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Bisphosphonates in patients with autoimmune rheumatic diseases: Can they be used in women of childbearing age?

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Bisphosphonates in patients with autoimmune rheumatic diseases: Can they be used in women of childbearing age?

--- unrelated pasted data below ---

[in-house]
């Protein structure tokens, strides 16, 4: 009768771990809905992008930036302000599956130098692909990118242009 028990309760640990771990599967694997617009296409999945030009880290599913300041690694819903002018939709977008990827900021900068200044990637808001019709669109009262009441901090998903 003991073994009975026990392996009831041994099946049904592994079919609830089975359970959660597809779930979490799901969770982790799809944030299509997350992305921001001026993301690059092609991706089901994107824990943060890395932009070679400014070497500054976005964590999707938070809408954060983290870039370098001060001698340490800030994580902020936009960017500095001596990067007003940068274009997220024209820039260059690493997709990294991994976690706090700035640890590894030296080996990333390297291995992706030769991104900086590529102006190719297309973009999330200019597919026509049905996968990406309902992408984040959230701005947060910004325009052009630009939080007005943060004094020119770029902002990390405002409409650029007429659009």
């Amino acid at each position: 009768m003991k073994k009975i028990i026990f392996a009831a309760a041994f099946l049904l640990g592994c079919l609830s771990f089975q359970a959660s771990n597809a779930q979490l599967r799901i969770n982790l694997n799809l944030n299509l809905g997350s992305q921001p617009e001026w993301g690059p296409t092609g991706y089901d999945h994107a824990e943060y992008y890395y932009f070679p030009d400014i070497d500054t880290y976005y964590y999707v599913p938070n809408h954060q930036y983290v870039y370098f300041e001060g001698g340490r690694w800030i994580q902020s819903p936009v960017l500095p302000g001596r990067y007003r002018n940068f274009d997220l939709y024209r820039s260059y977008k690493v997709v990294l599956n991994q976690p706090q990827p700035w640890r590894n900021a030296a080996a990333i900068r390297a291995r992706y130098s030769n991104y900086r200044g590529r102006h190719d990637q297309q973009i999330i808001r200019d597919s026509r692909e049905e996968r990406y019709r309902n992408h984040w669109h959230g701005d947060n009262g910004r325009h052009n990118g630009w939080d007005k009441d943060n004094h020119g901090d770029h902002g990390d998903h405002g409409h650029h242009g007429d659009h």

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  Review Bisphosphonates in patients with autoimmune rheumatic diseases:Can they be used in women of childbearing age? Inès Losada a , Leonardo Sartori b , Elena Di Gianantonio c , Margherita Zen d ,Maurizio Clementi c , Andrea Doria d, ⁎ a Servicio de Medicina Interna, Hospital Son Llatzer, Mallorca Spain b Clinica Medica I, Department of Medical and Surgical Sciences, University of Padova Italy c Clinical and Epidemiological Genetics, Department of Pediatrics, University of Padova Italy d Division of Rheumatology, Department of Clinical and Experimental Medicine, University of Padova Italy a b s t r a c ta r t i c l e i n f o  Article history: Received 1 March 2010Accepted 15 March 2010Available online 20 March 2010 Keywords: AutoimmunityBisphosphonatesCorticosteroidsFoetusOsteoporosisPregnancy Autoimmune rheumatic diseases (ARD) are prevalent in women during their childbearing age. For theirtreatment, high doses of corticosteroid (CS) for long-term periods are often required, increasing the risk of bone loss. According to recent guidelines, bisphosphonates (BP) should be used as  fi rst line treatment toprevent CS induced osteoporosis. However, due to their long-term release from bone and their ability tocross the placenta, it has been suggested to avoid BP in women during their fertile years.BP seem to decrease foetus bone length in pregnant animals, but not in humans, at least, when they areadministered at therapeutic dosage.BP are embryo toxic in animals when used at high dosage. In a systematic literature review, we found 58women treated with BP close before or during pregnancy, showing no related congenital malformations.However, the Unit of Clinical and Epidemiological Genetics in University of Padova collected ten cases of women treated with BP during pregnancy, reporting 20% of congenital malformations. Thus, we suggest toavoid BP during pregnancy and caution with their use in fertile women. When they have to be given beforepregnancy, speci fi c af  fi nities of the BP have to be considered to plan the washout period beforehand.© 2010 Elsevier B.V. All rights reserved. Contents 1. Introduction . . . . . . . . . . . . . . . . . . . . . . . . . . . . . . . . . . . . . . . . . . . . . . . . . . . . . . . . . . . . . . 5482. Use of BP in patients with ARD . . . . . . . . . . . . . . . . . . . . . . . . . . . . . . . . . . . . . . . . . . . . . . . . . . . . . 5482.1. CS induced osteoporosis (OP) . . . . . . . . . . . . . . . . . . . . . . . . . . . . . . . . . . . . . . . . . . . . . . . . . . 5482.2. Avascular necrosis (AVN) . . . . . . . . . . . . . . . . . . . . . . . . . . . . . . . . . . . . . . . . . . . . . . . . . . . . 5482.3. Calcinosis . . . . . . . . . . . . . . . . . . . . . . . . . . . . . . . . . . . . . . . . . . . . . . . . . . . . . . . . . . . . 5482.4. Other potential indications. . . . . . . . . . . . . . . . . . . . . . . . . . . . . . . . . . . . . . . . . . . . . . . . . . . . 5483. Adverse effects of BP IN patients with ARD . . . . . . . . . . . . . . . . . . . . . . . . . . . . . . . . . . . . . . . . . . . . . . . 5494. BP pharmacokinetics, pharmacodistribution, and transplacental passage. . . . . . . . . . . . . . . . . . . . . . . . . . . . . . . . . . 5495. Potential effects of BP on pregnancy and lactation . . . . . . . . . . . . . . . . . . . . . . . . . . . . . . . . . . . . . . . . . . . . 5495.1. Effects on embryogenesis . . . . . . . . . . . . . . . . . . . . . . . . . . . . . . . . . . . . . . . . . . . . . . . . . . . . 5495.2. Effects on bone growth . . . . . . . . . . . . . . . . . . . . . . . . . . . . . . . . . . . . . . . . . . . . . . . . . . . . . 5515.3. Effects on breastfeeding . . . . . . . . . . . . . . . . . . . . . . . . . . . . . . . . . . . . . . . . . . . . . . . . . . . . . 5516. The timing of stopping BP before pregnancy. . . . . . . . . . . . . . . . . . . . . . . . . . . . . . . . . . . . . . . . . . . . . . . 5517. The experience of the unit of clinical and epidemiological genetics of the University of Padova (CEPIG) . . . . . . . . . . . . . . . . . . . 5518. Conclusion. . . . . . . . . . . . . . . . . . . . . . . . . . . . . . . . . . . . . . . . . . . . . . . . . . . . . . . . . . . . . . . 551.Take-home messages . . . . . . . . . . . . . . . . . . . . . . . . . . . . . . . . . . . . . . . . . . . . . . . . . . . . . . . . . . . . 551References . . . . . . . . . . . . . . . . . . . . . . . . . . . . . . . . . . . . . . . . . . . . . . . . . . . . . . . . . . . . . . . . . 551 Autoimmunity Reviews 9 (2010) 547 – 552 ⁎  Corresponding author. Division of Rheumatology, University of Padova, Via Giustiniani, 2, 35128 Padova, Italy. Tel.: +39 049 8212190, fax: +39 049 8212191. E-mail address:  adoria@unipd.it (A. Doria).1568-9972/$  –  see front matter © 2010 Elsevier B.V. All rights reserved.doi:10.1016/j.autrev.2010.03.002 Contents lists available at ScienceDirect Autoimmunity Reviews  journal homepage: www.elsevier.com/locate/autrev  1. Introduction Biphosphonates (BP) are synthetic, non-hydrolysable pyrophos-phate analogues with a high af  fi nity for bone. They bind to calciumcrystals,inhibitingtheirformationanddissolution.Atcelllevel,BPareinternalized by osteoclasts and interfere with speci fi c biochemicalprocesses impairing cell activity and inducing apoptosis [1]. BPdecrease skeletal turnover, increase bone mineral density (BMD)and improve structural and material properties of bone, therebyreducing the risk of fracture [1].BP are widely used in the treatment of osteoporosis (OP), Pagetdisease, hypercalcemia due to malignancy, osteolytic lesions of multiple myeloma, bone metastasis from solid tumours and myositisossi fi cans following total hip replacement or spinal cord injury.Moreover, BP are recommended to prevent and treat bone lossin corticosteroid (CS) induced OP [2]. CS are often administered topatients with autoimmune rheumatic diseases (ARD), even in highdoses. Notably, ARD are common in women during their childbearingage.It has been suggested that BP should not be used before or duringpregnancy, since they are released from bone over a long period of time, can cross the placenta and potentially interact with foetal boneturnover [3].When BP are given to premenopausal women, the use of anappropriate contraception and pregnancy planning are generallyrecommended [2]. However, there are some reports on women whoreceived BP during pregnancy or pre-pregnancy period without anysigni fi cant adverse effect. Thus, whether or not the use of BP is safe inwomen during their childbearing age is still a matter of debate.The aim of this review is to analyze current knowledge aboutindications, safety and risks of using BP in women with ARD duringchildbearing age. 2. Use of BP in patients with ARD  2.1. CS induced osteoporosis (OP) CS still represent the mainstay in the treatment of patients withARD including systemic lupus erytematosus (SLE), dermatomyositis,polimyositis, rheumatoid arthritis (RA), juvenile idiopathic arthritisand vasculitis. However, the long term use of these drugs has beenassociated with a huge number of side-effects such as bone loss andincreasedriskofbonefracture[4,5].Theimprovedsurvivalofpatientswith ARD [6,7] has focused our attention on the prevention andtreatment of the disease complications [8].CS are clearly involved in OP induction, mainly by affectingtrabecular bone in the vertebral spine, by reducing intestinal calciumabsorption, enhancing renal calcium excretion, impairing osteoblas-togenesis and increasing apoptosis of osteoblasts and osteocytes [4].BP are widely used in the prevention and treatment of CS inducedOP [4], since they can improve bone mass and bone quality, thusreducing the risk of bone fracture.According to the recommendations of the American College of Rheumatology(ACR)[2],BPshouldbeusedinadditiontocalciumandvitamin D in the following conditions: 1. to prevent bone loss inpatients in whom CS treatment is started at a dosage ≥ 5 mg/day andplanned for at least 3 months; 2. in patients receiving long-term CStherapy, who have OP, based on BMD or at least one osteoporoticfracture. However, according to these recommendations, when BPtherapy is considered in a premenopausal woman an appropriatecontraception is recommended.On the other hand, according to the EULAR recommendations[9], BP should be used in pre- and postmenopausal women, when CStreatment is started at a dosage ≥ 15 mg/day. In cases treated with alower dose (7.5 – 15 mg/day) for a period ≥ 3 months, BP should begiven to postmenopausal women independently of the coexistenceof other risk factors, and in premenopausal women, only if theyare at high risk, based on low BMD or low body mass index (BMI)[9].Finally, according to the Canadian Guidelines [10], BP should beused when CS treatment is administered at a dose ≥ 7.5 mg/day for atleast 3 months. When BP are considered in premenopausal women,caution is recommended; and they should be avoided when futurepregnancies are planned [10].It has been suggested that young age might be protective for CSinduced OP. However, SLE premenopausal women have signi fi cantlylower vertebral and femoral BMD [11] and a higher risk of fracturesthan healthy controls [12].The threshold of BMD for fracture risk in patients with CS inducedOP seems to be decreased. Kaji et al. [13] demonstrated a higherincidenceofvertebralfracturesinCStreatedpatientscomparedtothecontrol group, although the treated group had higher BMD and wasyounger at baseline. Notably, if low BMD is used as predictor for CSinduced OP or as indicator of BP treatment, the fracture risk will beunderestimated and CS induced OP will be undertreated.Thus, women with ARD in their childbearing age taking high CSdoses are at increased risk for OP, and BP seem to be a feasible optionfor the treatment of primary or secondary OP [2,4].Unfortunately, many issues are still unresolved: 1. the CS cut off dosage to start BP in premenopausal women ( ≥ 5 mg or ≥ 7,5 mg); 2.whether to treat with BP all premenopausal women or only those athigh risk (low BMD and low BMI); and 3. the BMD cut off level forde fi ning patients taking CS at high risk.Recently, teriparatide has shown to be at least as effective as BP inpreventing CS induced OP; however, its use in patients whose bonesare still immature (i.e. in women up to 18 – 24 years) and duringpregnancy is contraindicated [14].  2.2. Avascular necrosis (AVN) Avascular necrosis is the result of a decreased blood  fl ow in thebone with consequent bone ischemia and cell death. Many local andsystemic factors have been implicated in its pathogenesis, such as CS,hypercoagulability, antiphospholipid antibody syndrome, SLE, vascu-litis, RA, pregnancy, dyslipidemia, and genetic factors [15].The  fi nalbone collapse is a consequence of excessive bone resorption and lowregeneration rate. Thus, BP seem to be a reasonable option for thetreatment of AVN. However, their use for this indication was tested insmall trials with short-term follow up. Thus, BP cannot be recom-mended as standard treatment for AVN to date.  2.3. Calcinosis Calcinosis is an abnormal deposit of calcium salts in body tissues,commonly associated to connective tissue diseases like scleroderma,dermatomyositis,particularlyinthejuvenileform,overlapsyndromesand SLE. It can be limited or widespread causing debilitatingcomplications. Nostandardpharmacologic therapyforthe preventionor treatment of calcinosis is currently available. Since BP reduce boneturnover, they could arrest and partially reverse the process of calci fi cation even in paediatric patients. Although controlled trials arelacking, BP could be an option for treating calcinosis in patients withARD even during childbearing age.  2.4. Other potential indications BPhavebeenrecentlysuggestedforthetreatmentofRAinordertoprevent bone erosions by blocking osteoclast activity. BP have alsobeen used to treat spondyloarthritis where they seem to improvebone marrow oedema as well as clinical variables [16]. Unfortunately,as these data are very limited, BP are currently not recommended forthese indications. 548  I. Losada et al. / Autoimmunity Reviews 9 (2010) 547  – 552  3. Adverse effects of BP IN patients with ARD There arefew studies on thelong termsafety with theuse of thesedrugs. Adverse effects of BP in patients with ARD are similar to thoseobserved in patients without ARD. Some of them seem to depend onthe dosage and administration route: i.e. oral or intravenous.Acute phase reaction is manifested as self-limited transient  fl u-likesymptoms more commonly associated with intravenous administra-tion.Transienthypocalcaemiahasalsobeenreportedinpatientstreatedwith injectable BP. Risk factors are vitamin D de fi ciency, impaired PTHfunction or renal insuf  fi ciency [17]. Hypophosphataemia was alsoreported in patients treated with BP [17]. Ostenecrosis of the jaw isessentiallyanostemielitischaracterisedbypain,collapseandnecrosisof bone, which mostly affects subjects with poor dental hygiene orimmunosupressed patients, treated with very high doses of BP forcancer (10 – 15 fold higher than those used in OP). Severe esophagitiswas observed with oral aminobisphosphonates in post-marketingstudies, reducing its risk by modifying the dosing instructions. Otherrare adverse effects include blood disorders such as anaemia, throm-bocytopenia, leucopenia and elevation of liver enzymes. Uveitis,episcleritis, and orbital pain, although rare, can also be related to BP;thus, patients who develop ocular pain or vision loss during BPtreatment should stop the drug. Finally, acute renal failure has alsobeen reported after i.v. administration of BP at high doses.In children treated with BP, adverse effects are essentially thesame as in adults. The only difference is the formation of acharacteristic sclerotic line at the metaphyses of long bones andvertebrae, when the treatment is administered before the closure of the epiphyses. However, a partial or complete disappearance of thescleroticlinewasreportedafterstoppingthedrug[18].Notably,lineargrowth was normal or even increased in paediatric patients treatedwith therapeutic doses of BP [18]. 4. BP pharmacokinetics, pharmacodistribution,and transplacental passage BP are rapidly cleared from the circulation. Half of the adminis-tered dose binds to the skeleton and the rest is excreted nonmetabolized by the kidneys [1]. Their half-life in serum is short, whereas their half-life in bone may last several years. The uptake andlong-termretentionofBPinskeletondependonrenalfunction,rateof bone turnover, available binding site and, in addition, on speci fi cbinding properties and potency of the different BP [1]. As can be seenin Table 1, amino-BP are different in terms of af  fi nity, bindingproperties, and resorption rate, thus making it really dif  fi cult tocompare their action and ef  fi cacy in different clinical settings [19,20].BPbindpreferentiallytobonescharacterizedbyhighturnoverrate[21]. Lin et al. [21] demonstrated that after administration of   14 C-alendronate to rats, intra-articular epiphyses of the tibia and femur,which are mainly composed of trabecular bone and are the locationswhere 80% of bone turnover takes place, had signi fi cantly higher drugconcentration (three and two fold increased, respectively), than themiddle portions composed by cortical bone.There are some dif  fi culties in making a distinction in the pharma-cokinetics of different BP because there are few studies comparingthem. It has been reported that the binding af  fi nity to hydroxyapatitecrystals predicts the capacity of binding to bone and their subsequenteffect duration [19]. There is only one study carried out in humans inwhich retention and excretion rates of two different BP wereanalysed; in this study a signi fi cant difference in the 72 h urinaryexcretion rate of   14 C-risedronate (55%) versus  14 C-alendronate (48%)was found [20].Notably, 1 year after stopping risedronate, following a 3-yearcourse with this drug, urinary bone turnover markers were notdifferent from control patients taking calcium and vitamin D [20]. Onthe other hand, 5 years after withdrawing alendronate, following a 5-year treatment with this drug, urinary bone turnover markers werestill reduced [19].Patlas et al. [3] reported that  14 C-alendronate given to a pregnantratatadosageof0.12 mg/kg,couldbedetectedafter2and24 hinthefoetus. However,  14 C-alendronate administered at a lower dosage(0.06 mg/kg) could not be detected in the foetus. These data suggestthat BP placental cross is dose dependent.BP have been also shown to cross human placenta [22], probablydue to their low molecular weight (Table 1).Thus, the long term BP retention in bone and their potential of crossing the placenta may expose the foetus from mothers treatedwith BP to the side effects of the drug.With this caveat, when BP have to be given to a young woman inthepre-pregnancyperiod,speci fi caf  fi nitiesofthedifferentBPhavetobe considered in order to plan the washout period beforehand. 5. Potential effects of BP on pregnancy and lactation Apart from zoledronate and pamidronate, which are in class D,most of the commercialized BP are included in class C by US Food andDrug Administration. This means that animal studies showed someadverse effects for most of them, but there are no adequate and well-controlled studies in pregnant women. 5.1. Effects on embryogenesis Animal studies have not shown an increased rate of congenitalmalformations in pups from pregnant rats receiving therapeuticdosage of BP [3,23,24]; however, when administered at high dosages,BPcantriggerahighembryolethalityrateandabnormalteethgrowthin offspring [23,24].Very few reports are available in humans. We performed a sys-tematic literature review in Pubmed without any limit in publicationyears. Text words included: bisphosphonate, pregnancy, childbearingage, placental cross, adverse effects, teratogenesis, foetus and lactation.Wefound2case-controlstudies(45patients)and8casereportsorcaseseries (13 patients) of pregnant or pre-pregnancy women treatedwith BP. The results are summarized in Table 2 [25 – 34].In one of the two case control studies, Ornoy et al. [25] reported asigni fi cant lower median gestational age and neonatal birth weight,and a higher abortionrate in cases compared withcontrols, but it wasattributed to their background disease and not to BP treatment. In theother case control study, Levy et al. [26]; reported no differences interms of foetal complications between patients treated with BP andcontrols. In this paper, a case of Apert syndrome was observed [26],however,a linked genemutation wasfound, which makes a causativelink to BP exposure unlikely.Munns et al. [28] reported 1 talipes equinovarus out of 2 patientswithosteogenesis imperfecta. The incidenceof this deformity is 0.98 – 6.8 per 1000 live births in general population, but its incidence isunknown in children from mothers with osteogenesis imperfecta.Interestingly, no causal relation between talipes equinovarus and BPexposure has been reported in animals [28].  Table 1 Relative af  fi nities for human bone, binding to hydroxyapatite (HPA) crystals, inhibitionof farnesyl pyrophoshatase syntase (FPPS), and bone resorption activity of fourclinically used amino-bisphosphonates. Ki: af  fi nity constant; K L  : binding constant; IC:con fi dence interval.Bisphosphonate Boneaf  fi nityKi (µM)HPA bindingK L   (L/mol×10 6 )FPPSinhibitionIC 50  (µM)BoneresorptionIC 50  (µM)Molecularweight(g/mol)Zoledronate 80.8 3.55 0.02 0.002 272.1Risedronate 84.6 2.30 0.10 0.01 318.6Ibandronate 116 2.45 0.31 0.02 319.2Alendronate 60.9 3.00 0.50 0.05 249.1549 I. Losada et al. / Autoimmunity Reviews 9 (2010) 547  – 552   Table 2 Results of the literature review of pre-pregnancy or pregnant women treated with BP.No. of women Mean age atconception(years)Bisphosphonate Indications BisphosphonateadministrationOther drugs Newborns Meangestationalage (weeks)Mean birthweight (g)SA VA CongenitalmalformationsAdverse neonataloutcomesDunlop (1990) 1 28 Aminopropylen Malignanthyprecalcemia0 – 9 ms of preg CHT plus CS (1) 1 (100%) 36 3060 0 0 0 1 (Transienthypocalcemia)Illidge (1996) 1 42 Pamidronate Malignanthypercalcemia7th m of preg CS plusMorphine1 (100%) 29 1412 0 0 0 1 (Transienthypocalcemia anddystress syndrome)Rutgers-Verhage(2003)1 49 Alendronate OP 0 – 9 ms of preg No 1 (100%) 36 2390 0 0 0 0Biswas (2003) 2 Unknown Alendronate Unknown 2 ms before preg(1); 0 – 3ms of preg (1)No 2 (100%) NotreportedNotreported0 0 0 0Munns (2004) 2 19 Pamidronate OI Until preg No 2 (100%) 37 3230 0 0 1(Bilateral talipesequinovarus)1 (Transienthypocalcemia)Chan (2006) 4 31 Pamidronate Fibrous dysplasia(3), OI (1)3 ms before preg (1),until preg (1), 36 msbefore preg (1), 21 msbefore preg (1)No 4 (100%) 36 2385 0 0 0 0Ornoy (2006) 24 Unknown Alendronate ARD (13), OP (5),Asthma (1),Others (5)1 – 6ms before preg (8),0 – 2ms of preg (15),0 – 5ms of preg (1)CS (13) 19 (79.1%) 38 2910 5 (21%) 0 0 Not reportedCulbert (2006) 1 40 Pamidronate Malignanthypercalcemia7th m of preg CHT 1 (100%) NotreportedNotreported0 0 0 0Cabar (2007) 1 30 Pamidronate Idiopatichyperphosphatasia1 m before preg No 1 (100%) 36 3130 0 0 0 0Levy (2009) 21 32 Alendronate,Etidronate,Risendronate,PadmidronateOP (5), Metastatictumor (1), CS inducedOP (15)0 – 3 ms of preg CS (15); AZAplus SFZ (17)18 (85.7%) 38 3100 2(9.5%) 1(4.7%) 1(Apertsyndrome) 2 (1 prematurebirth and 1 jaundice)Total 58 33 50 (86.2%) 35.8 2702 7 (12%) 1(1.7%) 0m = month; ms = months; preg = pregnancy; OP = osteoporosis; OI = osteogenesis imperfecta; ARD = autoimmune rheumatic disease; CHT = Chemotherapy; CS = corticosteroids; AZA = Azathioprine; SFZ = Sulfasalazine; SA =spontaneneous abortions; VA = voluntary abortions.  5   5   0   I    .L   o  s  a  d   a  e  t   a  l    . /   A  u t   o  i    m m u n i    t    y R  e v  i    e w s  9    (  2   0  1   0    )   5  4   7   –  5   5  2    5.2. Effects on bone growth Animal studies have shownthat BP cross the placenta [3] and bindto foetal bones, which are characterised by a high turnover rate [21],decreasing bone length only when administered at high dosages.Alendronate and pamidronate when administered at an optimal dose(1  μ  M) can stimulate bone growth in foetal rat metatarsal bones,whereas at a high dose (0.1 mM) they can completely blocklongitudinal bone growth [35]. The results are in keeping with those reported by Koivukangas et al. [36], who demonstrated an increasedBMDandnormalskeletongrowthingrowingratsreceivingclodronateat a therapeutic dosage (2 mg/kg), whereas a slight decrease in tibiallength in those receiving BP at high dosage (10 mg/kg). Finally, Patlaset al. [3] reported an increase in bone trabeculae, but a decreasein diaphyseal length and foetal weight in pregnant rats receivingtherapeutic dosage of alendronate (0.1 mg/kg).Whether these observations can be translated to humans, is stillcontroversial; in fact, rats have a different bone turnover comparedtohumans. A high bone turnover rate similar to that observed in foetalbone was found in children.Antoniazzi et al. [37] carried out a study on 10 infants, less than1 year old, affected with osteogenesis imperfecta, treated withneridronate 2 mg/kg every 3 months for 18 months, showing nodetrimental effect on growth.In a prospective multicenter study on 38 prepuberal patients withconnective tissue diseases and low BMD, Bianchi et al. [38] found asigni fi cant increase in BMD in those treated with alendronatecompared to the untreated group. Treatment with BP induced theformation of a sclerotic line in the metaphyses; however, noabnormalities in skeletal growth were observed [38].In a further study on 12 young patients with OP, BP were effectiveand did not impair normal growth [39]. In 6 of them a bone biopsywas performed after the withdrawal of BP and it did not show anydefects in bone mineralization.In our literature review, 8 newborns, out of 50 referred in Table 1,wereevaluatedduringamedianperiodof0 – 4 yearsafterbirthandnoabnormalities in BMD and growth were observed.Thus, BP seem to affect foetal bone growth in animals only whentheyareusedathighdoses;however,noevidencethattheycanaffectskeletal growth of foetus or children with the use of therapeuticdosage has emerged to date. 5.3. Effects on breastfeeding  Onlyonecaseofawomantreatedwithpamidronateforsympatheticdystrophy during lactation, in which BP was measured in the milk, isavailableintheliterature.Inthiscaseexcretionofa minimalamountof BPintomaternalmilkwithoutaffectingnormalgrowthofthebabywasobserved [40]. This limitedinformation prevents any conclusion on theriskofbreastfeedingduringBPtreatment.Thesedrugsshouldthereforebe avoided until more data are available. 6. The timing of stopping BP before pregnancy  Since BP have a long-term retention rate they should be stoppedbefore pregnancy. However, how long before conception they shouldbe withdrawn is still a matter of debate.After administration of a single dose of BP, they bind to bone fromwhich they are released very slowly; in fact, their effect on boneresorption can persist for a long time. The reversal rate of the effect of each BP is different, depending on their properties, but no head-to-head studies have been performed. Moreover, most of the studies arein postmenopausal women and their results should not be extrapo-lated to premenopausal women, because of the differences in bonemetabolism. Finally, the dosage of BP taken by patients also plays akey role in the duration of action.Afteratreatmentwithalendronate,boneturnovermarkersremainsuppressedfor5 years[20].Thus,morethan5 yearsofwashoutshouldbenecessaryafteratreatmentwiththemostpotentBP,alendronateorzoledronate, in order to avoid foetal exposition to these drugs.Interestingly, after stopping etidronate and risedronate, boneturnover markers returned to baseline in less than one year [20]. As aconsequence women might get pregnant without any foetal risk 1 – 2 years after stopping risedronate. 7. The experience of the unit of clinical and epidemiologicalgenetics of the University of Padova (CEPIG) CEPIG collected data from 10 women, mean age at conception35 years,range30 – 43.TheindicationsforBPwere:CSinducedOPin7cases, OP in 1, pelvic fracture in 1, and femoralavascular necrosis in 1.Drugs taken by the patients before and during pregnancy werealendronate, pamidronate, clodronate, and neridronate. Other con-comitant treatments were: azathioprine in 2 cases, sulfasalazine in 1,CS in 2, cyclosporine in 1, and hydroxychloroquine in 1. There were 9(90%) newborns, mean gestational age was 38 weeks and mean birthweight 2890 g. One spontaneous abortion (10%), 2 congenitalmalformations(20%),1ventricularseptaldefect(exposedtoclodronicacid) and 1 kidney and cardiac malformation (exposed to alendro-nate), 1 premature birth, and 1 distress syndrome were reported. 8. Conclusion BPhavealong-termretentionrateinboneandsomeofthemwerefound to cross the placenta; thus, foetuses from mothers who took BPprior to or during pregnancy could be exposed to these drugs.Animal studies showed that BP administered during pregnancycandecreasebonelengthinfoetuses;however,inhumanstheydonotseem to affect skeletal growth in foetuses or children exposed totherapeutic dosages.Regardinghumans,poolingthedatafromtheliteraturereviewandour own experience, there are only 2 children affected withmalformation out of 68 exposed, leading to a malformation rate of 2.94%whichisnotsigni fi cantlydifferentfromthatobservedingeneralpopulation.However, the results of our small series showing malformations in2 of 10 exposed cases, raise the question of the safety of BP andsuggest caution with the use of BP in women during the fertile years.Since both children in our study had heart malformations, we suggestperforming prenatal US in exposed children.Altogether, these pieces of information suggest to avoid the use of BP prior to or during pregnancy using in their place more safertherapeutic approaches such as vitamin D and calcium supplements.In cases in which BP are strongly recommended before pregnancy,the drug with the most favourable balance between retention rate inboneandef  fi cacyshouldbepreferred,withthecaveatofwithdrawingthem at an adequate time before pregnancy.  Take-home messages •  BP have a long-term retention rate in bone and cross the placenta;consequently,foetus from mothers treated with BP before or duringpregnancy are likely to be exposed to these drugs. •  The use of BP prior to or during pregnancy as well as duringbreastfeedingshouldbeavoided,untilmoresafetydataareavailable. References [1] Papapoulos SE. Bisphosphonates: how do they work? Best Pract Res ClinEndrocrinol Metab 2008;22(5):831 – 47.[2] Recommendations for the prevention and treatment of glucocorticoid-inducedosteoporosis: 2001 update. American College of Rheumatology Adhoc Committeeon Glucocorticoid-induced Osteoporosis. Arthritis Rheum 2001;44:1496 – 503.551 I. Losada et al. / Autoimmunity Reviews 9 (2010) 547  – 552